Dialectic in Plato’s late dialogues
Plato’s method of hypothesis is initiated in the Meno, is featured in the Phaedo and the Republic, and is further developed in the Theaetetus. His method of collection and division is mentioned in the Republic, is featured in the Phaedrus,and is elaborated with modifications in the Sophist and the Statesman. Both methods aim at definitions in terms of necessary and sufficient conditions. In the course of these developments, the former method is shown to be weak in its treatment of sufficient conditions, and the latter is shown to be comparably weak in its treatment of necessary conditions. A third method, which avoids these difficulties, is introduced in the first part of the Parmenides and is applied in connection with the eight hypotheses that follow. This application yields a demonstration of serious shortcomings both in historical Eleaticism and in the Eleatically-inspired theory of Forms in the Phaedo and the Republic, along with a demonstration of comparative strengths in historical Pythagoreanism and in the Pythagorean- inspiried theory of Forms in the Statesman and the Philebus.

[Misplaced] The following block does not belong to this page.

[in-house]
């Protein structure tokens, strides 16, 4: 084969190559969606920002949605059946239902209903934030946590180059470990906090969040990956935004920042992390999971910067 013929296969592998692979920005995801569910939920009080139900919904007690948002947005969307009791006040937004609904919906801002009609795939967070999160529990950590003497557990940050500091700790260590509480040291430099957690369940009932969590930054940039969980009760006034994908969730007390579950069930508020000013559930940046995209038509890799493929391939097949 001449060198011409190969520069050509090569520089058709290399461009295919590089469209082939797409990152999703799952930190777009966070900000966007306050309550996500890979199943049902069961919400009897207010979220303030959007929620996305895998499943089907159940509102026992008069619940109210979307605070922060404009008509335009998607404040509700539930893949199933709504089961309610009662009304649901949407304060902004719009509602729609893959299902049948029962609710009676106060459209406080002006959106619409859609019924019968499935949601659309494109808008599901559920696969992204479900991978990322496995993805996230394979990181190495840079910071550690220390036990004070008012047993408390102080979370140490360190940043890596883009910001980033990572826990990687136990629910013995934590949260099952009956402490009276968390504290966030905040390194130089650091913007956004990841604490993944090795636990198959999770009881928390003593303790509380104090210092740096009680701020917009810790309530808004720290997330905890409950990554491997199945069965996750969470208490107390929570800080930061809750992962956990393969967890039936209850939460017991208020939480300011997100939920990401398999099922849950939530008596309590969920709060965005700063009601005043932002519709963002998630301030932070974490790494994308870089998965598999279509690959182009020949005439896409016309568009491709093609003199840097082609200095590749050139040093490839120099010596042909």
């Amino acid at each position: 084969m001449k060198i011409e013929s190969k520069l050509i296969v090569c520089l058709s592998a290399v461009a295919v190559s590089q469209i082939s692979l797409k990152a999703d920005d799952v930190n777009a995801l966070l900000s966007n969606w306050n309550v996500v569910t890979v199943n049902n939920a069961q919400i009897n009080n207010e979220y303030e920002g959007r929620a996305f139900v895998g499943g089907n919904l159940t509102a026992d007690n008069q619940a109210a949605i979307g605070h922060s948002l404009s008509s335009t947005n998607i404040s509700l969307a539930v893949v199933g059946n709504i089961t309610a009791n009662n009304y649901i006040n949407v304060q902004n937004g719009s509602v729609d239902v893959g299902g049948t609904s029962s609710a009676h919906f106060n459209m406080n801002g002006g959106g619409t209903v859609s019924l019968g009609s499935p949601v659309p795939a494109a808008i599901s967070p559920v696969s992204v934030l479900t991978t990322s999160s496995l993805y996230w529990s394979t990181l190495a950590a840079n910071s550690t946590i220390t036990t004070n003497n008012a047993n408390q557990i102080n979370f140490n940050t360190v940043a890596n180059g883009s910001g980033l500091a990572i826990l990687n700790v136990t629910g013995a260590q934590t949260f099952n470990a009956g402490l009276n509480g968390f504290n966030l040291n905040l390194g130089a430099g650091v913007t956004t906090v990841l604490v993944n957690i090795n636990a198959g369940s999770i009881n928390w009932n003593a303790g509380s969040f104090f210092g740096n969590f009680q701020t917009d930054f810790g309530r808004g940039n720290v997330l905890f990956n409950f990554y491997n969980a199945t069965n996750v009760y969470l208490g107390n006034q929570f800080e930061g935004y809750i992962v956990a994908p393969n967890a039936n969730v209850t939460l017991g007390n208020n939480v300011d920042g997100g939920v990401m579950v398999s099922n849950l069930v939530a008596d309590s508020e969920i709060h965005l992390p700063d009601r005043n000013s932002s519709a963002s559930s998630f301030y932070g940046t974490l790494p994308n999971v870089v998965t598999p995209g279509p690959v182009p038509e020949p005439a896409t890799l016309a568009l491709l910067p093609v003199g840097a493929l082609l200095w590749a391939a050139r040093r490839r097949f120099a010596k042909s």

method of hypothesis, method of collection and division, early theory of Forms, late theory of Forms, eight hypotheses of the Parmenides, developmentalism, interpreting Plato’s dialogues
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